In 1910, Professor Charles S. Plumb of Ohio State University, sought by correspondence to ascertain information on the ownership and size of Kerry and Dexter herds in America. He sent letters to every person whom he could find owning these cattle. Less than 20 herds were located, but some of these were large and were actively engaged in development. There was interest in forming an organization, however it was not expedient to have a meeting. Consequently, the interested breeders formed an organization by means of correspondence and a mail vote and it became officially known as the “American Kerry and Dexter Cattle Club.”

In July 1911, leadership for the American Kerry and Dexter Cattle Club was chosen: G.M. Carnochan of New York, New York was elected President; C.H. Berryman, Mgr. Elmendorf Farm in Lexington, Kentucky was elected Vice President; Charles S. Plumb of Columbus, Ohio was elected Secretary-Treasurer. At that time, they also formed an Executive Committee consisting of G.M. Carnochan, C.H. Berryman, C.S. Plumb, Maurice Molloy - agent of Castlegould in Port Washington, New York, and B. Nason Hamlin of Boston, Massachusetts. They also adopted Articles of Association by mail vote. The membership fee was set at $10.00.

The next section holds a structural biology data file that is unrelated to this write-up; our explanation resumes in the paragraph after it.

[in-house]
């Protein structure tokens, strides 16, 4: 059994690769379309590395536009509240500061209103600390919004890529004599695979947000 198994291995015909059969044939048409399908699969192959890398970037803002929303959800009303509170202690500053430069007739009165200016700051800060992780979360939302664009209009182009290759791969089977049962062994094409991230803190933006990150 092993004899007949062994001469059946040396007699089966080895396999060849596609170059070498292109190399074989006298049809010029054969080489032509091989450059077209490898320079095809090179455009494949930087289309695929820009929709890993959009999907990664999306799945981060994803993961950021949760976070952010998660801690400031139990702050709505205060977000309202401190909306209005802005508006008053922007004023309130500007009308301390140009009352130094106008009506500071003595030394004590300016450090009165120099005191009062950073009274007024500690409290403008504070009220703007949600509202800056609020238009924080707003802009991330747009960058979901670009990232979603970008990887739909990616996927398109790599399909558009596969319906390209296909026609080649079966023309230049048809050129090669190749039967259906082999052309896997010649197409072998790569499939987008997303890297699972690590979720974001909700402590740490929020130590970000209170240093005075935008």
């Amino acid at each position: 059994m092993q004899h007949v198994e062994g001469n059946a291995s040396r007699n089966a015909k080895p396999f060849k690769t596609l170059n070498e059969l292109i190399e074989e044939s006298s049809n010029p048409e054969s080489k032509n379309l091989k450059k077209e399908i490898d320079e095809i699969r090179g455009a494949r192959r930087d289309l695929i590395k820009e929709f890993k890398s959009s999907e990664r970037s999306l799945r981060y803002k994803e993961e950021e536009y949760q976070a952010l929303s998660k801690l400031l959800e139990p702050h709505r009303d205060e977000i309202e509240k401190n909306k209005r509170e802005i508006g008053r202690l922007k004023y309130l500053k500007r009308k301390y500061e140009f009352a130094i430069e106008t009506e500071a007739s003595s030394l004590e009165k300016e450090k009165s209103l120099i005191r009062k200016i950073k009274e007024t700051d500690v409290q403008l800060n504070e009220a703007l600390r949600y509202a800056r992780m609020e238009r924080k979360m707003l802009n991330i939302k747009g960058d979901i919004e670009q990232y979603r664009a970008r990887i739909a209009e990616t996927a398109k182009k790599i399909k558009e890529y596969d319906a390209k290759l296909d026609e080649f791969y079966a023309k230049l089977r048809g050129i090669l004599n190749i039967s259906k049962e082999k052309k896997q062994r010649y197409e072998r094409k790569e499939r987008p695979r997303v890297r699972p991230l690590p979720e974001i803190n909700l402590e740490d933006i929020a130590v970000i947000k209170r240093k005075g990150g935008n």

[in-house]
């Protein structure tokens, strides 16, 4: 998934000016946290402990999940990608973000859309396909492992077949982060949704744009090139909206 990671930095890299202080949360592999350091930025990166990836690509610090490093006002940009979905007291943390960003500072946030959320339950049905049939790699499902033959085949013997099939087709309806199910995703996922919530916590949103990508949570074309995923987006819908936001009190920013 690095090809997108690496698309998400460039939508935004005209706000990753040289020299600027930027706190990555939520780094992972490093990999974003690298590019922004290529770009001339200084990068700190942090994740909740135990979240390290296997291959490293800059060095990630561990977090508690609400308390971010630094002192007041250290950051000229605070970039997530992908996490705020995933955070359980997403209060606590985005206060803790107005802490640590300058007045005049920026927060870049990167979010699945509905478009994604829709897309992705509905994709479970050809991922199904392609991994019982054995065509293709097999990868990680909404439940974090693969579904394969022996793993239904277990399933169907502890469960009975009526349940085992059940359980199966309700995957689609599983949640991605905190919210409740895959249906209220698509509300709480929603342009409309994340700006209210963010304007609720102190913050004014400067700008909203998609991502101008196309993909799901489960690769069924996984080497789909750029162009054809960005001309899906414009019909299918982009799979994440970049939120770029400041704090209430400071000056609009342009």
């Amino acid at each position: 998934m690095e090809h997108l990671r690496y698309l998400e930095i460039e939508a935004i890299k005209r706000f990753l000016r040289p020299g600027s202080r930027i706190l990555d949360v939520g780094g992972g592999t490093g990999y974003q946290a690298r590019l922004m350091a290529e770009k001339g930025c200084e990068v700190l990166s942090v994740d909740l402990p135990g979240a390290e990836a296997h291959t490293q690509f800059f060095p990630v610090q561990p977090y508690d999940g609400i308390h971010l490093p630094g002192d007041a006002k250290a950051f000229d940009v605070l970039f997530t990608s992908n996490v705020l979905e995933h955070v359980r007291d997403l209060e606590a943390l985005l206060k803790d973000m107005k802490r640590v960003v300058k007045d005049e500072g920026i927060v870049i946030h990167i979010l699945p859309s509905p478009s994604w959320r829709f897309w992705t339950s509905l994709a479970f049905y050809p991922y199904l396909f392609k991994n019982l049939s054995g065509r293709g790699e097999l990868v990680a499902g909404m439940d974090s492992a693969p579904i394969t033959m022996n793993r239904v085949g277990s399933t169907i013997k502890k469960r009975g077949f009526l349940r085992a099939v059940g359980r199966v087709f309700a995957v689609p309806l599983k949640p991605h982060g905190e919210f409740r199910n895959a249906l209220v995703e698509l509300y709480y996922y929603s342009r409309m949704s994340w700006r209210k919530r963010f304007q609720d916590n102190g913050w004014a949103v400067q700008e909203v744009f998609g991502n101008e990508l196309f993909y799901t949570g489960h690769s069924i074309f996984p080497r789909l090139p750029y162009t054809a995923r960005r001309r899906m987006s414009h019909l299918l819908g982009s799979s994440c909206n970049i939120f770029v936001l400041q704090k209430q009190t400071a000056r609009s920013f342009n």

The American Kerry and Dexter Cattle Club kept Kerry cattle registrations separate from Dexter cattle registrations, each forming an independent group. The offspring of a cross of Kerry and Dexter was regarded as a “cross bred” and was ineligible for registration. The American registration record through January 1, 1919 included 16 Kerry bulls, 61 Kerry cows, 52 Dexter bulls, and 240 Dexter cows.